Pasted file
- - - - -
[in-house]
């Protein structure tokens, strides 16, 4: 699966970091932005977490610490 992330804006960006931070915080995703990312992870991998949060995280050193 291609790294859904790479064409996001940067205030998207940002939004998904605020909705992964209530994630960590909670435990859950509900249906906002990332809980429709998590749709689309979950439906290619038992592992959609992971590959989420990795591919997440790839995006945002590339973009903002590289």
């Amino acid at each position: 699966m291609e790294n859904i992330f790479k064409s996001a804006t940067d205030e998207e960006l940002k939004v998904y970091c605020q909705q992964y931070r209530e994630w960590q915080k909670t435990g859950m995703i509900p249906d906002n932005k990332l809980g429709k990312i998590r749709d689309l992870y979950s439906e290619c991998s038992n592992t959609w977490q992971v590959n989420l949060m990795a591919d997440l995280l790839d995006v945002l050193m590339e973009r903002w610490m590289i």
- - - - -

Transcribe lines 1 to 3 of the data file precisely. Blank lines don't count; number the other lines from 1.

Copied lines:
[in-house]
């Protein structure tokens, strides 16, 4: 699966970091932005977490610490 992330804006960006931070915080995703990312992870991998949060995280050193 291609790294859904790479064409996001940067205030998207940002939004998904605020909705992964209530994630960590909670435990859950509900249906906002990332809980429709998590749709689309979950439906290619038992592992959609992971590959989420990795591919997440790839995006945002590339973009903002590289």
């Amino acid at each position: 699966m291609e790294n859904i992330f790479k064409s996001a804006t940067d205030e998207e960006l940002k939004v998904y970091c605020q909705q992964y931070r209530e994630w960590q915080k909670t435990g859950m995703i509900p249906d906002n932005k990332l809980g429709k990312i998590r749709d689309l992870y979950s439906e290619c991998s038992n592992t959609w977490q992971v590959n989420l949060m990795a591919d997440l995280l790839d995006v945002l050193m590339e973009r903002w610490m590289i």